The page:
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D20's, hall effect sensors and stereo-photography

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Offline reyalp

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Re: D20's, hall effect sensors and stereo-photography
« Reply #10 on: 02 / January / 2014, 15:14:26 »
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Would I be right in assuming this is just the fault of the OSD and not something more serious?
I wouldn't necessarily assume this, and it might vary by camera. From what I recall, it looked like D10 GetAdCh pretty much read the MMIO directly, while the older a540 might (likely similar to ixus65) did something more complicated.
Don't forget what the H stands for.

Re: D20's, hall effect sensors and stereo-photography
« Reply #11 on: 05 / January / 2014, 12:32:58 »
Well I've done another delay test now that I've found out that the sync option actually did something :)



No it's not a UFO sighting, it's an average of 300 photos taken of the oscilloscope screen. Each division represents 0.1ms (scope set to 5ms per division (5 mini-divisions per larger division) and 10x magnification on). Test was conducted like last time, but with a 555 oscillator controlling the trigger to prevent switch bounce and so I didn't have to sit there doing it manually. Images have been overlayed with Gimp's additive mode, so the brightness should be a linear representation of how often each delay time occurred.

It would seem most of the photos have a sync better than 0.5ms. But then there's the faint representation of a significant number of photos taken about 1.5ms too late, any idea of what could be causing that to happen occasionally?

I tried using the sync option with GetAdChValue, but unfortunately as soon as the trigger is activated, the camera seems to freeze up, wait about 10 seconds (same each time), and then take a photo photo regardless of what I do with the trigger.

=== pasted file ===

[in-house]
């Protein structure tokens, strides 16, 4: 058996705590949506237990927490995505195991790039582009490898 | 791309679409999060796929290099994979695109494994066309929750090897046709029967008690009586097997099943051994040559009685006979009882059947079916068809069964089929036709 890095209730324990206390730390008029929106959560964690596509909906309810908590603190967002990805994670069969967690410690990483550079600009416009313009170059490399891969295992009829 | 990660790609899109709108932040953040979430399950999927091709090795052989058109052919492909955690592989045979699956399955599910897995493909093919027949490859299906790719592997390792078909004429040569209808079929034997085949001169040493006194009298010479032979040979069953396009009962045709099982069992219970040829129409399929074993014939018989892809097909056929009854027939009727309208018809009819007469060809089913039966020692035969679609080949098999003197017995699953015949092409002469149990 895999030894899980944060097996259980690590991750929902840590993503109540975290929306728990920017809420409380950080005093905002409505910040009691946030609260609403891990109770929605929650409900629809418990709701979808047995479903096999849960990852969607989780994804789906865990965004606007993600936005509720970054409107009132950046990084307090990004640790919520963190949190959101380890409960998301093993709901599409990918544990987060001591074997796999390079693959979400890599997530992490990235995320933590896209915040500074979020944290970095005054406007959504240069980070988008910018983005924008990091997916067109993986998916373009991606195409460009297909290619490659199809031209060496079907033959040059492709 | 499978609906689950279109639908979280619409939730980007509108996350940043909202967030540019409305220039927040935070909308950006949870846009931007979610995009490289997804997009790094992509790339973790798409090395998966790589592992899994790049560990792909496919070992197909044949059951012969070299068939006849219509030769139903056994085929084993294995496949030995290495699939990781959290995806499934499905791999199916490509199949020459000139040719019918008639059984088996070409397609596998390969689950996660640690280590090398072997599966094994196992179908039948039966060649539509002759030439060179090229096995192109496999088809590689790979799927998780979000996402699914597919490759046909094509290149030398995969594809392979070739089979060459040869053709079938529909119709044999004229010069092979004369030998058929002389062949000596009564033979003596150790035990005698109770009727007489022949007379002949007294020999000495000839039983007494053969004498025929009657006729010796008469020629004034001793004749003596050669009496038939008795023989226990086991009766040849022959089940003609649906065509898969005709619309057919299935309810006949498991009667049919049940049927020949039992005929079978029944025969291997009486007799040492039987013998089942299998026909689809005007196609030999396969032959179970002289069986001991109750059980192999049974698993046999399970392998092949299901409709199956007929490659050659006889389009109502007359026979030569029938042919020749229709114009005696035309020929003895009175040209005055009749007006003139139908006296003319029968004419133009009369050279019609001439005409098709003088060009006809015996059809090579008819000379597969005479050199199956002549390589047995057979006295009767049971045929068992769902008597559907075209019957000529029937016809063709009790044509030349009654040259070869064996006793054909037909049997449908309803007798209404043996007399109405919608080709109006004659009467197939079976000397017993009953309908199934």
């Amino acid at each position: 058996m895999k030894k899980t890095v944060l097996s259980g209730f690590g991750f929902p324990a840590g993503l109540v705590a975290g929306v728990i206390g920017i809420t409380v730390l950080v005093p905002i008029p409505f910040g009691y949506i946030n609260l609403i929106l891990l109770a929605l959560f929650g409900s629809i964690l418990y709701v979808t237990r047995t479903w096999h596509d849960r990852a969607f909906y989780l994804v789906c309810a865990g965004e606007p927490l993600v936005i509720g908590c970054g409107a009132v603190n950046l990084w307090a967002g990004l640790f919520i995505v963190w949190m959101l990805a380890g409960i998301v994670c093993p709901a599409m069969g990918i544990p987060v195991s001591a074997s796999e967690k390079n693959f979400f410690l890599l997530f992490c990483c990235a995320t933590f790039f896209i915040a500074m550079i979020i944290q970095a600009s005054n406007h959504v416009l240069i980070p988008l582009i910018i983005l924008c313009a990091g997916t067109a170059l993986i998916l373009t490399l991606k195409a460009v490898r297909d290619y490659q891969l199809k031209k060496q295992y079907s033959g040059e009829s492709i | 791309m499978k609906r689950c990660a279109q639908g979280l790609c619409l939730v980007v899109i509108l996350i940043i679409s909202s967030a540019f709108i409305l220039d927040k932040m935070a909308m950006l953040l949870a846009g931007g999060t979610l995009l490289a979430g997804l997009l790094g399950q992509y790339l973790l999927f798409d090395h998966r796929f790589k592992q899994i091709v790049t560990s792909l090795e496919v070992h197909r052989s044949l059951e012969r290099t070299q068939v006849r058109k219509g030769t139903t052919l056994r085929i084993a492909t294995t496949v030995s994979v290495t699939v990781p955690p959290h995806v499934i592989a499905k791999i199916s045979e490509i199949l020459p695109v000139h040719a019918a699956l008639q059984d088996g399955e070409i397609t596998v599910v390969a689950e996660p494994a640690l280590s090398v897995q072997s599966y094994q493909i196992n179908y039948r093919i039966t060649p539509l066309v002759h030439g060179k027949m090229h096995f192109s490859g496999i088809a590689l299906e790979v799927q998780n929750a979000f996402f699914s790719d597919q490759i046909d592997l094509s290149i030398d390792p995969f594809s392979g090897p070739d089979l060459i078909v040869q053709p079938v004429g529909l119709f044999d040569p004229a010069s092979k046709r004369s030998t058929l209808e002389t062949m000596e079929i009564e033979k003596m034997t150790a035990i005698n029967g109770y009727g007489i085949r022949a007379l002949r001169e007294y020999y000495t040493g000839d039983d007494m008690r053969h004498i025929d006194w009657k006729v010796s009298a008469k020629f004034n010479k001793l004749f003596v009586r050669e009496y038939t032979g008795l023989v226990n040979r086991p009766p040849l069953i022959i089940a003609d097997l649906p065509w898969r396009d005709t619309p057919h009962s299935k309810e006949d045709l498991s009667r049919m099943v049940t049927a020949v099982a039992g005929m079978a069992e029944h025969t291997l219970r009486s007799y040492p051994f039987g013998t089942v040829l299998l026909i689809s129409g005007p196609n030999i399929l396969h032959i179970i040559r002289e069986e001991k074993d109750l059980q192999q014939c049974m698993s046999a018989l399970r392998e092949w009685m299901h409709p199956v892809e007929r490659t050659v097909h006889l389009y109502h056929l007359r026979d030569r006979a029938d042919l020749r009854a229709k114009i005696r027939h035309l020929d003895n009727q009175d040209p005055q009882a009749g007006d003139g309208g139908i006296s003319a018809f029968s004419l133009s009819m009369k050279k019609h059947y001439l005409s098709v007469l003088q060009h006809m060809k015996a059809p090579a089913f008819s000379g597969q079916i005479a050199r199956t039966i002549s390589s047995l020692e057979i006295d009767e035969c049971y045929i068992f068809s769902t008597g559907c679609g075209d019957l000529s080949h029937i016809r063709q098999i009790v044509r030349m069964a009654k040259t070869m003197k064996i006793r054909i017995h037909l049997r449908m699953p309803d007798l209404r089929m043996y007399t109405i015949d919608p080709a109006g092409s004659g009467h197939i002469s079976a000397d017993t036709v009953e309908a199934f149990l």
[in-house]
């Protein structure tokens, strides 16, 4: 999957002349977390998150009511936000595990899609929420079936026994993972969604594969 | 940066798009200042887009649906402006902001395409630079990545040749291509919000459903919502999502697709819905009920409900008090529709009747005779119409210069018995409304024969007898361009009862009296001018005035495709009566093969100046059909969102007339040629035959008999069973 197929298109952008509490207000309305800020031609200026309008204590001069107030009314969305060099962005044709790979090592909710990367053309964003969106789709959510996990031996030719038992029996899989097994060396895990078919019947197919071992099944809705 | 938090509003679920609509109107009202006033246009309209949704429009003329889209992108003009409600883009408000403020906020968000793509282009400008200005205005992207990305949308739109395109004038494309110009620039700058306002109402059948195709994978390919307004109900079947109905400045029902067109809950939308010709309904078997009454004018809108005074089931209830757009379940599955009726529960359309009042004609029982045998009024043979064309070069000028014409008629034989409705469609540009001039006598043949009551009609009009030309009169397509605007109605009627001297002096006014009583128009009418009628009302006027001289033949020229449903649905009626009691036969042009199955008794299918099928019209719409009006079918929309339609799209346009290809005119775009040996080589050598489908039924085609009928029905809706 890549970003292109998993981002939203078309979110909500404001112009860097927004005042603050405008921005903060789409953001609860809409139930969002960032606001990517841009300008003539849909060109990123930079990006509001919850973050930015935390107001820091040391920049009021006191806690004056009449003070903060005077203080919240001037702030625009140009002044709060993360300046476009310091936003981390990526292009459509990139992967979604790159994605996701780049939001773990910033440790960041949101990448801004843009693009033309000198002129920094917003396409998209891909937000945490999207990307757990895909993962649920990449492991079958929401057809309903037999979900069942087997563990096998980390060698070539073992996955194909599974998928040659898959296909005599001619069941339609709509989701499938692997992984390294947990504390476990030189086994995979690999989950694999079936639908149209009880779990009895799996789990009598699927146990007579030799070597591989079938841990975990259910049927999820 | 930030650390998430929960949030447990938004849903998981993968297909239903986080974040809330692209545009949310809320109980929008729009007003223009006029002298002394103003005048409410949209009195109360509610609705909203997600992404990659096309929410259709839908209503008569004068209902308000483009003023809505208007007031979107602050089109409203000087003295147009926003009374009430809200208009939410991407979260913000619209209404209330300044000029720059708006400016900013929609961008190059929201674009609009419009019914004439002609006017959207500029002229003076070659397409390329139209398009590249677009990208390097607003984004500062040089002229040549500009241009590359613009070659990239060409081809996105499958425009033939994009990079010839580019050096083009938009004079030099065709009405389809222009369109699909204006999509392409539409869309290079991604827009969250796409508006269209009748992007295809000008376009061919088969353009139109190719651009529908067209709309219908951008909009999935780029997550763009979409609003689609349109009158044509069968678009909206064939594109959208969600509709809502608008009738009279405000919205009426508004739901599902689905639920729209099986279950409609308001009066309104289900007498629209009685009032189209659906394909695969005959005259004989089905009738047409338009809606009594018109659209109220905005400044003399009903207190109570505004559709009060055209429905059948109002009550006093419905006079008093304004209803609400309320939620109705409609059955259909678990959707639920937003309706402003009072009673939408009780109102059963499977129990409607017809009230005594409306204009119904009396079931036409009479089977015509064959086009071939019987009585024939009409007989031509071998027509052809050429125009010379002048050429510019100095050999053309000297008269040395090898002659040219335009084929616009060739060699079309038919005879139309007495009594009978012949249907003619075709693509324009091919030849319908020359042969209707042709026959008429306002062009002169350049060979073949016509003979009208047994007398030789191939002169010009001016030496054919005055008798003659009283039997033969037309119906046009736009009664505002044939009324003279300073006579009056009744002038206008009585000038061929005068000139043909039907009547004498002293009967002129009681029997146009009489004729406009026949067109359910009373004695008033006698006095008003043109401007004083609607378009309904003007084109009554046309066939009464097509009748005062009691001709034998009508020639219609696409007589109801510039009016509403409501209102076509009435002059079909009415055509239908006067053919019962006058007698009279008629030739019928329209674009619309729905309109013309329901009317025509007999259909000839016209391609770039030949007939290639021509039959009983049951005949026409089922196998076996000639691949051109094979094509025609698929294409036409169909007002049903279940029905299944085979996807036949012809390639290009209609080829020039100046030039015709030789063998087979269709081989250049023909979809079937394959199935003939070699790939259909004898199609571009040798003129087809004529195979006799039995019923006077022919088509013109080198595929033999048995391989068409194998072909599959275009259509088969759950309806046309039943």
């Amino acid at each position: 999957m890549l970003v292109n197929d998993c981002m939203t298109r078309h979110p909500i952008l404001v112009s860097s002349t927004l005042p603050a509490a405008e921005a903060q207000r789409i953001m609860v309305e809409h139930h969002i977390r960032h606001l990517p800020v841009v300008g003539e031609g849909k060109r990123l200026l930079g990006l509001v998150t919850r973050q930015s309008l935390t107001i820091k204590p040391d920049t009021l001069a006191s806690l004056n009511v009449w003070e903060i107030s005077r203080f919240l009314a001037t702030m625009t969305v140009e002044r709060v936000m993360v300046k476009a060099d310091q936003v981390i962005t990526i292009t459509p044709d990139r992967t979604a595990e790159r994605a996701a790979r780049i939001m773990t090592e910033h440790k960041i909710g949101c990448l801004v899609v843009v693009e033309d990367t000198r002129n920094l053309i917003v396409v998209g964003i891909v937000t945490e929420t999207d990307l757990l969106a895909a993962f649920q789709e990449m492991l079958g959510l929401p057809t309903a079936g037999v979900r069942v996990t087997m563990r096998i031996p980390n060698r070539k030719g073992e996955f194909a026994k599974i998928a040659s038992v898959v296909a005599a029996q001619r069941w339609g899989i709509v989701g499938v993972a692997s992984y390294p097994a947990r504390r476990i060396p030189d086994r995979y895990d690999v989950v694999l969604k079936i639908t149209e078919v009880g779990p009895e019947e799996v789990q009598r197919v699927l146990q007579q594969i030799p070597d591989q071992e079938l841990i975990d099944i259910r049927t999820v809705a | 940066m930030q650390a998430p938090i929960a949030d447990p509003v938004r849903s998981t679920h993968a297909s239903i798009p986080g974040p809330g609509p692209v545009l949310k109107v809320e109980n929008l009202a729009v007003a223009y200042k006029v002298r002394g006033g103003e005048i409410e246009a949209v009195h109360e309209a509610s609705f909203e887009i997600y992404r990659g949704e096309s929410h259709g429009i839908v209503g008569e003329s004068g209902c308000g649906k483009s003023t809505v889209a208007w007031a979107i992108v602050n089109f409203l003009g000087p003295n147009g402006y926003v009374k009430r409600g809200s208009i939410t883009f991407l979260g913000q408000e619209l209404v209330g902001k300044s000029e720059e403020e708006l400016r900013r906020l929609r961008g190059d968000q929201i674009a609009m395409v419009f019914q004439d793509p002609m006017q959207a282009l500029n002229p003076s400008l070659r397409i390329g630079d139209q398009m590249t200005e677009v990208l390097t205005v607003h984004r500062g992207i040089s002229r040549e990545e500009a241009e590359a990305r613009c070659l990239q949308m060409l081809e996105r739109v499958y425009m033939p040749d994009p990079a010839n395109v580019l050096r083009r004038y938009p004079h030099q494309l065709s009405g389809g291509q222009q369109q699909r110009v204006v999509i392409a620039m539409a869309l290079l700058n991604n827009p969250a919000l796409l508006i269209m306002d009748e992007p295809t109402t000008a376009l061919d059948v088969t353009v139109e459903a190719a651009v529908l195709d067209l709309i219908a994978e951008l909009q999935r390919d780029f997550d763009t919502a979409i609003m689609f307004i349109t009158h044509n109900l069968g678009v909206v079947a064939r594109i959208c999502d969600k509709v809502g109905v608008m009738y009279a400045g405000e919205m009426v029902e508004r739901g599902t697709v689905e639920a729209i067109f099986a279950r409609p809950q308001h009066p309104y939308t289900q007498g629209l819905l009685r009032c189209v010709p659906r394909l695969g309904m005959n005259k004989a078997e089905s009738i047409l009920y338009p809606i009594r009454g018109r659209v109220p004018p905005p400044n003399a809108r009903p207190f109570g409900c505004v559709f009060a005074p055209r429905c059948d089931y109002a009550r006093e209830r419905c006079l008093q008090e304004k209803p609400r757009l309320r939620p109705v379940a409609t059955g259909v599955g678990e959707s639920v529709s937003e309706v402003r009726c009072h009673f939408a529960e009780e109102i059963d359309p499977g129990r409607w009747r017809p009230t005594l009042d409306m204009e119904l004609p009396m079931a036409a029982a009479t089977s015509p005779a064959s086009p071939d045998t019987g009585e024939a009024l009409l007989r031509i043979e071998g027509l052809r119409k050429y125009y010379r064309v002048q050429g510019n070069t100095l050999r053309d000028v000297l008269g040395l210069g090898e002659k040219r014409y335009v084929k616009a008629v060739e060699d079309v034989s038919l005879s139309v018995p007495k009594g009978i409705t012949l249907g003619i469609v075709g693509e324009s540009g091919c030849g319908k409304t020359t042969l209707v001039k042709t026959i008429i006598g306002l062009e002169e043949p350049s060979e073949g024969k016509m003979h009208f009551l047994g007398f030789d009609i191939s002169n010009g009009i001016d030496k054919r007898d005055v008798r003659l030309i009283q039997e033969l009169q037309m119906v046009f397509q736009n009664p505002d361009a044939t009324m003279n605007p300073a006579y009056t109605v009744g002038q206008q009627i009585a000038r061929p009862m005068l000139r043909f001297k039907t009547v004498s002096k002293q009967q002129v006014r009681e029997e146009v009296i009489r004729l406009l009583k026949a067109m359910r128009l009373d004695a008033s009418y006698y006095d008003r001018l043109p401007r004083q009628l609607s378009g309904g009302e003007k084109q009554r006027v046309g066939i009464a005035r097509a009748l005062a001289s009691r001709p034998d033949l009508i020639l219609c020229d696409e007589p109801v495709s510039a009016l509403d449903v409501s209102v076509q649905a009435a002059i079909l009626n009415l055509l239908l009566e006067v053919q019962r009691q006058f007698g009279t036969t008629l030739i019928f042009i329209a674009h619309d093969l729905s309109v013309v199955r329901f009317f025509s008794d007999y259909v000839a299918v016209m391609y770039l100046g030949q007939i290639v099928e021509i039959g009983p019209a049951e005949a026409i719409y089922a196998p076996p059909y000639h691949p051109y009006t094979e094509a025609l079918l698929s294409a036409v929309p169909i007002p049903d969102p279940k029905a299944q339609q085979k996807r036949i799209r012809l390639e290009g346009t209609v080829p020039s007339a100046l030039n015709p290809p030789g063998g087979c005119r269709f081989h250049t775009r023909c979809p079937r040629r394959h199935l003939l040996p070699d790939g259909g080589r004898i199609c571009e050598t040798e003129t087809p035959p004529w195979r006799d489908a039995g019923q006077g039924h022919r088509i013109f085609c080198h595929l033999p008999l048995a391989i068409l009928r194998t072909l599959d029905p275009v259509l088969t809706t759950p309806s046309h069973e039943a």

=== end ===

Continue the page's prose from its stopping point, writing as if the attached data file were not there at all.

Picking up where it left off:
Tomorrow I'll probably do this test again to compare it with the standard USB remote input, probably on a few other cameras aswell.

Re: D20's, hall effect sensors and stereo-photography
« Reply #12 on: 05 / January / 2014, 12:43:53 »
No it's not a UFO sighting, it's an average of 300 photos taken of the oscilloscope screen. Each division represents 0.1ms (scope set to 5ms per division (5 mini-divisions per larger division) and 10x magnification on). Test was conducted like last time, but with a 555 oscillator controlling the trigger to prevent switch bounce and so I didn't have to sit there doing it manually. Images have been overlayed with Gimp's additive mode, so the brightness should be a linear representation of how often each delay time occurred.
Very nice!

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It would seem most of the photos have a sync better than 0.5ms. But then there's the faint representation of a significant number of photos taken about 1.5ms too late, any idea of what could be causing that to happen occasionally?
If the camera gets a vsync interrupt after the USB remote signal goes to 0V and before the shutter is actually released you will get an extended interval just like what you are seeing.   The delay is much worse on most newer cameras.

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I tried using the sync option with GetAdChValue, but unfortunately as soon as the trigger is activated, the camera seems to freeze up, wait about 10 seconds (same each time), and then take a photo photo regardless of what I do with the trigger.
Can you tell me more about how you to implement this? Modified source code or CHDK script?  The 10 sec timeout usually means the USB remote code is waiting at _wait_until_remote_button_is_released() for the USB signal to go to 0V.  If it waits too long, then it times out.
Ported :   A1200    SD940   G10    Powershot N    G16

Re: D20's, hall effect sensors and stereo-photography
« Reply #13 on: 08 / January / 2014, 04:14:35 »
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I tried using the sync option with GetAdChValue, but unfortunately as soon as the trigger is activated, the camera seems to freeze up, wait about 10 seconds (same each time), and then take a photo photo regardless of what I do with the trigger.